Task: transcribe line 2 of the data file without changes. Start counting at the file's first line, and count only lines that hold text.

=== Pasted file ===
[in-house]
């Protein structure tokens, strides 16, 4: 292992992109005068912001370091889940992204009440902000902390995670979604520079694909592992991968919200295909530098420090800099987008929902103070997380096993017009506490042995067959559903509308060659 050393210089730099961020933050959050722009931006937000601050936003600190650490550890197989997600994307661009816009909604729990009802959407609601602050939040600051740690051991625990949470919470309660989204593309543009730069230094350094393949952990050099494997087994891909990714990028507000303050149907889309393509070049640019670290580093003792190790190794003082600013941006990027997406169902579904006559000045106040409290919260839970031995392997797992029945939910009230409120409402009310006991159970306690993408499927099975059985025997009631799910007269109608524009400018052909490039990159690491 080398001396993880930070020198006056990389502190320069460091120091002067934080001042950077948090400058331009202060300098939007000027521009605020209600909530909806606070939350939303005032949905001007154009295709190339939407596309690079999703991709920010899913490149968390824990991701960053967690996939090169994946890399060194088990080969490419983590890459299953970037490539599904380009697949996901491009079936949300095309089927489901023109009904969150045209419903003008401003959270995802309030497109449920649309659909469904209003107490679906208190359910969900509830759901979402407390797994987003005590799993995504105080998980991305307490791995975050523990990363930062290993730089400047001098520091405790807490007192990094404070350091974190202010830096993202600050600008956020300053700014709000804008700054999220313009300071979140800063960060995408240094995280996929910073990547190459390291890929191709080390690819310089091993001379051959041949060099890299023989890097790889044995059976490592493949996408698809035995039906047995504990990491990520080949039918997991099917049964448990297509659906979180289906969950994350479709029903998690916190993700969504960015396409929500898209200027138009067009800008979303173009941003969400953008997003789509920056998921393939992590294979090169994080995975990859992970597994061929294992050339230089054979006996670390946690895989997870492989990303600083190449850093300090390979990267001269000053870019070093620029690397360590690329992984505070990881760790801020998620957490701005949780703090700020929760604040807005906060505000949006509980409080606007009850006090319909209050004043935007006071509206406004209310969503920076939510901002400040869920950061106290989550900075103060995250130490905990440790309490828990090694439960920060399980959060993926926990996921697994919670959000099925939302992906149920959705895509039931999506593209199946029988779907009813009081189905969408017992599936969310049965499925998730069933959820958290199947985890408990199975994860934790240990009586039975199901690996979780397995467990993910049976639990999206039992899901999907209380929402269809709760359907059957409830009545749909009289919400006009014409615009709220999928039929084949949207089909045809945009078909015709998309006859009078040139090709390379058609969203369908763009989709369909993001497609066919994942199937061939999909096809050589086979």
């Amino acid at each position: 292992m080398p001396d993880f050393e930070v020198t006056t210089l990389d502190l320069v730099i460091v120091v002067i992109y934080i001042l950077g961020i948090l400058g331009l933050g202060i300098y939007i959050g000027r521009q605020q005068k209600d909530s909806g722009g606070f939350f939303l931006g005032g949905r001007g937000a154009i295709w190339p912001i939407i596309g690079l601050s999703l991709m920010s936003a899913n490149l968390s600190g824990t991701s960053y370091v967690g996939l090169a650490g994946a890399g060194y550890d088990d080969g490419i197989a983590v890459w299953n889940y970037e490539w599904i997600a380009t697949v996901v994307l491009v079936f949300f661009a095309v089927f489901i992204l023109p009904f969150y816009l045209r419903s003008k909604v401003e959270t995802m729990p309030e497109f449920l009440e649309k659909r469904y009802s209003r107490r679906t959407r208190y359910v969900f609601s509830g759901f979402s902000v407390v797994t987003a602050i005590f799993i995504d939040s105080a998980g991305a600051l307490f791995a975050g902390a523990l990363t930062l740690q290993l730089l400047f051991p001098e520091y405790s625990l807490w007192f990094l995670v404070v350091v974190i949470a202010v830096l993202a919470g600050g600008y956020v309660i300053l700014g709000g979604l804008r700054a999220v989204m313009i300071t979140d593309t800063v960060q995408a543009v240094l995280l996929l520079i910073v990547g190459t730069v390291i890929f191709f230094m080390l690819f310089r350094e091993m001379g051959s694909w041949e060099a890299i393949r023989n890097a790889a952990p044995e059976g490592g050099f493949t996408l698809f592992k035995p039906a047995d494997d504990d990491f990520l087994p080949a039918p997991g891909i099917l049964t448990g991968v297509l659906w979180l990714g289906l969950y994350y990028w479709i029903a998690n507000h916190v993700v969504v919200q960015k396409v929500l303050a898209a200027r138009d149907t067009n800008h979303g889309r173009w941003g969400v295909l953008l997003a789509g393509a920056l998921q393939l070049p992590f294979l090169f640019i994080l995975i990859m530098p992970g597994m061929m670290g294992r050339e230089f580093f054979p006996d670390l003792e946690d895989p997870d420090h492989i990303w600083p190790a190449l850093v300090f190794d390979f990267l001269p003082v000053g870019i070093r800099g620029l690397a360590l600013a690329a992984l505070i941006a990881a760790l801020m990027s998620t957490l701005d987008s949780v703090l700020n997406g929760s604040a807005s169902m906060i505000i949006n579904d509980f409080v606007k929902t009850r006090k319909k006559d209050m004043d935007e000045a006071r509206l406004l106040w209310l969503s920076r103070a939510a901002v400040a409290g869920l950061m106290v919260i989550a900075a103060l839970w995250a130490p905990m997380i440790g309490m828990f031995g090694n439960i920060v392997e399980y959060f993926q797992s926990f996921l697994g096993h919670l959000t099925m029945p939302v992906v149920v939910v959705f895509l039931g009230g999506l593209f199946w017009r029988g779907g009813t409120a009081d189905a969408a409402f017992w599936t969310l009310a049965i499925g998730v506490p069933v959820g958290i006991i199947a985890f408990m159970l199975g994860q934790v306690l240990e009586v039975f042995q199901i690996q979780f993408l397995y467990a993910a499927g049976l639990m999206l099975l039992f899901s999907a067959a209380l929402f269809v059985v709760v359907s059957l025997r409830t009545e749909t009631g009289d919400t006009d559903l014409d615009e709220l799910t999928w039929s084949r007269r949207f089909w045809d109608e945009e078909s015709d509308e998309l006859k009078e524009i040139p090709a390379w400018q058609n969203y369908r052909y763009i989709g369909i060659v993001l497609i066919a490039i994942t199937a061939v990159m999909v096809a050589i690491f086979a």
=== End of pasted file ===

């Protein structure tokens, strides 16, 4: 292992992109005068912001370091889940992204009440902000902390995670979604520079694909592992991968919200295909530098420090800099987008929902103070997380096993017009506490042995067959559903509308060659 050393210089730099961020933050959050722009931006937000601050936003600190650490550890197989997600994307661009816009909604729990009802959407609601602050939040600051740690051991625990949470919470309660989204593309543009730069230094350094393949952990050099494997087994891909990714990028507000303050149907889309393509070049640019670290580093003792190790190794003082600013941006990027997406169902579904006559000045106040409290919260839970031995392997797992029945939910009230409120409402009310006991159970306690993408499927099975059985025997009631799910007269109608524009400018052909490039990159690491 080398001396993880930070020198006056990389502190320069460091120091002067934080001042950077948090400058331009202060300098939007000027521009605020209600909530909806606070939350939303005032949905001007154009295709190339939407596309690079999703991709920010899913490149968390824990991701960053967690996939090169994946890399060194088990080969490419983590890459299953970037490539599904380009697949996901491009079936949300095309089927489901023109009904969150045209419903003008401003959270995802309030497109449920649309659909469904209003107490679906208190359910969900509830759901979402407390797994987003005590799993995504105080998980991305307490791995975050523990990363930062290993730089400047001098520091405790807490007192990094404070350091974190202010830096993202600050600008956020300053700014709000804008700054999220313009300071979140800063960060995408240094995280996929910073990547190459390291890929191709080390690819310089091993001379051959041949060099890299023989890097790889044995059976490592493949996408698809035995039906047995504990990491990520080949039918997991099917049964448990297509659906979180289906969950994350479709029903998690916190993700969504960015396409929500898209200027138009067009800008979303173009941003969400953008997003789509920056998921393939992590294979090169994080995975990859992970597994061929294992050339230089054979006996670390946690895989997870492989990303600083190449850093300090390979990267001269000053870019070093620029690397360590690329992984505070990881760790801020998620957490701005949780703090700020929760604040807005906060505000949006509980409080606007009850006090319909209050004043935007006071509206406004209310969503920076939510901002400040869920950061106290989550900075103060995250130490905990440790309490828990090694439960920060399980959060993926926990996921697994919670959000099925939302992906149920959705895509039931999506593209199946029988779907009813009081189905969408017992599936969310049965499925998730069933959820958290199947985890408990199975994860934790240990009586039975199901690996979780397995467990993910049976639990999206039992899901999907209380929402269809709760359907059957409830009545749909009289919400006009014409615009709220999928039929084949949207089909045809945009078909015709998309006859009078040139090709390379058609969203369908763009989709369909993001497609066919994942199937061939999909096809050589086979």